I am a graduate student with some background in Galois deformation theory. I am familiar with the basics (the existence of a universal deformation space with prescribed conditions) and with some examples in Galois deformation theory, as well as with the some of the conjectural relations with $p$-adic systems of Hecke eigenvalues (i.e. $R=T$ theorems). I have seen applications and arguments in the case of $\operatorname{GL}_2$.

I'd like to get myself to a spot where I am somewhat familiar with the more modern advancements in the theory, by which I mean, Taylor–Wiles–Kisin patching, Kisin's deformation rings, potential modularity theorems, the Calegari–Geraghty method, the 6-author "Patching and the $p$-adic local Langlands correspondence" paper, etc...

It seems not so easy to start reading such papers without an idea where you're going because frequently they approach 100 pages with many logical dependencies. On the other hand, the more introductory accounts like the Darmon-Diamond-Taylor papers appears to be slightly outdated (as far as I understand).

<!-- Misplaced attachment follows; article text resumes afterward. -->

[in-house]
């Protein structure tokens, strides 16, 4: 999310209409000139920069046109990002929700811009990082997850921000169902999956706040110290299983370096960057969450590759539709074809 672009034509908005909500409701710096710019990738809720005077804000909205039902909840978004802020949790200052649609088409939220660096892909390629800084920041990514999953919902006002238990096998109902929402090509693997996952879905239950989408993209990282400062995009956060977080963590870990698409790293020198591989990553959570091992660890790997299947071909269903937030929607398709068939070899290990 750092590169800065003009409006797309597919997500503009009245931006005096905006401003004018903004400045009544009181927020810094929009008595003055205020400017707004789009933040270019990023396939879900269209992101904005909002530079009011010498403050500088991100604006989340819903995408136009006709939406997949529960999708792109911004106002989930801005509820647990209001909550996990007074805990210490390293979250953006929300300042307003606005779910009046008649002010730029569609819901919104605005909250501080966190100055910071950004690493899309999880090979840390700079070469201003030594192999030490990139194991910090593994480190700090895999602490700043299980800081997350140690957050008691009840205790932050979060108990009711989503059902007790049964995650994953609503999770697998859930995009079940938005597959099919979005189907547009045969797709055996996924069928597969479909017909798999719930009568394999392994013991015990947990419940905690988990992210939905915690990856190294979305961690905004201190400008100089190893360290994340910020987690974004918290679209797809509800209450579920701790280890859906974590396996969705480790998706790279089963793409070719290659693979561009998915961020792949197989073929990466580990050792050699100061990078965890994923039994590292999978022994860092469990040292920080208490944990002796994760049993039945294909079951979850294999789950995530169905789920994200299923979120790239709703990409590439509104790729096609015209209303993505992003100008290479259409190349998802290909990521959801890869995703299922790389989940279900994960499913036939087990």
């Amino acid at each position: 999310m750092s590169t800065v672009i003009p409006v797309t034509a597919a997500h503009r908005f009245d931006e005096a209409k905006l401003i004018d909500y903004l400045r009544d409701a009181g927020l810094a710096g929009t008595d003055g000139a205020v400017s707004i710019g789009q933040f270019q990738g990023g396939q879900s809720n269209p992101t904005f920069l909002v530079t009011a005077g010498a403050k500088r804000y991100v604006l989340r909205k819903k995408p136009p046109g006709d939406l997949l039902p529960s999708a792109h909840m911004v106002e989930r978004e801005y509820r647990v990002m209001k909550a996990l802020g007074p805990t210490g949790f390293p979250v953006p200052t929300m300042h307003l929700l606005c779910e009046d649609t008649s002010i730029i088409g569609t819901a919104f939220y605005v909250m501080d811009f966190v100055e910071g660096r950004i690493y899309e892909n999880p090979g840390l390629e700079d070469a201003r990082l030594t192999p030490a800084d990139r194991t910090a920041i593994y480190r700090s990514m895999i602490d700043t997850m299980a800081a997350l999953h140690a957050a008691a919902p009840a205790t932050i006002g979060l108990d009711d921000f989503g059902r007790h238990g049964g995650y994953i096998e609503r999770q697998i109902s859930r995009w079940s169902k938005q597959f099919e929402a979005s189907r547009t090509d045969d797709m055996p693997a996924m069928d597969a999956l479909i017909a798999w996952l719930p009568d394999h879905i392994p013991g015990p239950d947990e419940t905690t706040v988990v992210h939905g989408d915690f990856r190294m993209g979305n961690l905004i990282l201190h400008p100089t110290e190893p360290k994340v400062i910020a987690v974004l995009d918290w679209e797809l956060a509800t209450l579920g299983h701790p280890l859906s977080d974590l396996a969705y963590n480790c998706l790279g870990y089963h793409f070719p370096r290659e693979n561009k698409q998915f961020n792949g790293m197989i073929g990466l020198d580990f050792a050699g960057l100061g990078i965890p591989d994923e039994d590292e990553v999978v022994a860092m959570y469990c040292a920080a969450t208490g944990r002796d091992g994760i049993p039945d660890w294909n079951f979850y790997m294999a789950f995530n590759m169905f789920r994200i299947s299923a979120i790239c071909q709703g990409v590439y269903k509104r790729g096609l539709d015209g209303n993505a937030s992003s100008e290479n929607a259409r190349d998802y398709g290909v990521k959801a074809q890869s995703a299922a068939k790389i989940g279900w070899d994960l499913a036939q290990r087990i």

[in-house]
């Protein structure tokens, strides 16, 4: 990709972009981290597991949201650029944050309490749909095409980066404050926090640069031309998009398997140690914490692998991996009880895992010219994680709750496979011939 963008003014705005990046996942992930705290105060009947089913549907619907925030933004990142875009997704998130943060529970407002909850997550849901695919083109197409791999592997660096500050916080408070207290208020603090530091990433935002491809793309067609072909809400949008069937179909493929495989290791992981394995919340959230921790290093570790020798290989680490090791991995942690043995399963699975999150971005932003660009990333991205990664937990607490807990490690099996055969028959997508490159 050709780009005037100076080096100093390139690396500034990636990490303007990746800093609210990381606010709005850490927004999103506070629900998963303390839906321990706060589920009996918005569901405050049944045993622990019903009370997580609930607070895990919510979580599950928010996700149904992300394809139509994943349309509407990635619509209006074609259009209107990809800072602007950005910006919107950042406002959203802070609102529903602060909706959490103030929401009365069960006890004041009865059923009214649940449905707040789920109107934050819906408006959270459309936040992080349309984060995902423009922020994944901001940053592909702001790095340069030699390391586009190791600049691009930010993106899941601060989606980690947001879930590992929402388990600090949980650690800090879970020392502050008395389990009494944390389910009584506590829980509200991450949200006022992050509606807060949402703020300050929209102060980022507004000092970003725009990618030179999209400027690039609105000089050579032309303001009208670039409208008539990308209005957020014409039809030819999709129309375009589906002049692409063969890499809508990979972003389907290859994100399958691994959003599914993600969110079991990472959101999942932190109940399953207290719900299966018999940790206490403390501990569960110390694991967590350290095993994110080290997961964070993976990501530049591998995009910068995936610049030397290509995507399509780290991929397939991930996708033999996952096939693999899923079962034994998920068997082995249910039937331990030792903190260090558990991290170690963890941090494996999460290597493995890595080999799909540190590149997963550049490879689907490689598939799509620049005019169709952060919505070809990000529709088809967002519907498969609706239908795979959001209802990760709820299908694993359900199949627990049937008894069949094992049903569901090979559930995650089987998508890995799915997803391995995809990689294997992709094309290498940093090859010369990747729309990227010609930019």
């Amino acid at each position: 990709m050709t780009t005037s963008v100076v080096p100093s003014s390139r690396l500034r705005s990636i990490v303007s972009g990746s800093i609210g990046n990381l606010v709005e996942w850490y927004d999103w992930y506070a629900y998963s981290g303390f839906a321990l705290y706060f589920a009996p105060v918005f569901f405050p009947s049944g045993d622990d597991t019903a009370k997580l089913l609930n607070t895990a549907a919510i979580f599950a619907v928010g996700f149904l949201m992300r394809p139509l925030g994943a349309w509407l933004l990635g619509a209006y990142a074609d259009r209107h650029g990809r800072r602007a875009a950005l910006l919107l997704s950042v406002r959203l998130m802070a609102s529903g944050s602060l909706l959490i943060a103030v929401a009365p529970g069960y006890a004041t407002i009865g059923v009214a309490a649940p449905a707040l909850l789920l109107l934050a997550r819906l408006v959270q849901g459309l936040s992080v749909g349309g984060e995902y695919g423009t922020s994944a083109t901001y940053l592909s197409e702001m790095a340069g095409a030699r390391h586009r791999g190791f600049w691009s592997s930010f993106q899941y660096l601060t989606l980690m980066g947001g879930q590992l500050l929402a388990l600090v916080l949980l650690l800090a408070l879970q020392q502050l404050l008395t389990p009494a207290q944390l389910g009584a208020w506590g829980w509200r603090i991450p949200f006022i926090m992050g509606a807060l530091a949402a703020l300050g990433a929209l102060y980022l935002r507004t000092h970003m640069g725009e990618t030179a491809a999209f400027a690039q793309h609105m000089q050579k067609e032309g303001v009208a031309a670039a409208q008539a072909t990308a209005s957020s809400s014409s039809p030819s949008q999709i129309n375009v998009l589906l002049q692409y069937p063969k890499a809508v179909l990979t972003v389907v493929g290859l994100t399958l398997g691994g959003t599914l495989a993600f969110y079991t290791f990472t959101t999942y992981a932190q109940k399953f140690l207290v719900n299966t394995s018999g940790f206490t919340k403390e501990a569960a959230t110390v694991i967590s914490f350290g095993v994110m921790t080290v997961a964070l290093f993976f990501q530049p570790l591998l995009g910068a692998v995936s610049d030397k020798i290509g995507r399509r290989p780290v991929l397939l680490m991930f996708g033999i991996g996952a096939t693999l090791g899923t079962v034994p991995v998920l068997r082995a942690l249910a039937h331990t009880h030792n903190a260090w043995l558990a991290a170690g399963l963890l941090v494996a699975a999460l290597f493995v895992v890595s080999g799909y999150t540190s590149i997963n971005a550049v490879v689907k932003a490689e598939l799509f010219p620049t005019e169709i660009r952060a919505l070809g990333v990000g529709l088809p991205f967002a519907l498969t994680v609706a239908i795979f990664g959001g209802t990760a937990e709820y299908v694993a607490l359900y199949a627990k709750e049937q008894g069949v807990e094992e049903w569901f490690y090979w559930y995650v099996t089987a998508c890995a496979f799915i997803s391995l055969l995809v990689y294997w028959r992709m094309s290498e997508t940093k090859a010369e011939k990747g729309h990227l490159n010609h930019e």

So, what would be a good roadmap for studying Galois def theory/modularity theorems from a modern perspective? Where should I begin?



1 Answer 1


A fantastic place to start would be Toby Gee's notes from the 2013 Arizona Winter School. This gives a nice overview of the theory as it then existed -- things have of course moved on further since then, but it's significantly more "modern" than Darmon--Diamond--Taylor, for instance. The course concludes with a proof of a GL(2) modularity lifting theorem over totally real fields, a result which goes back to Fujiwara in 2000 or so, but rather than presenting Fujiwara's proof, the notes give a "modernized" proof using more up-to-date machinery.

  • $\begingroup$ Dear David, thank you for your answer. I've read most of these notes and did indeed find them useful. Do you have an opinion on what could be a second (more advanced) source to look at after these notes? For example, what could one read in order to understand better the geometry of the various deformation spaces/Hecke algebras? $\endgroup$
    – xlord
    Sep 13, 2020 at 9:32
  • $\begingroup$ Once you've got your head around Toby's notes, you should be in a good position to start reading the research literature. The notes include some suggestions for further reading, which might give you some good pointers. (Your request for a "second thing to read" suggests that you believe the subject to be more "linear" in its development than it actually is -- like any subject with >1 person working on it, there isn't a unique correct order to read things. There are many roads to modularity lifting, none of which is the royal road.) $\endgroup$ Sep 14, 2020 at 9:38

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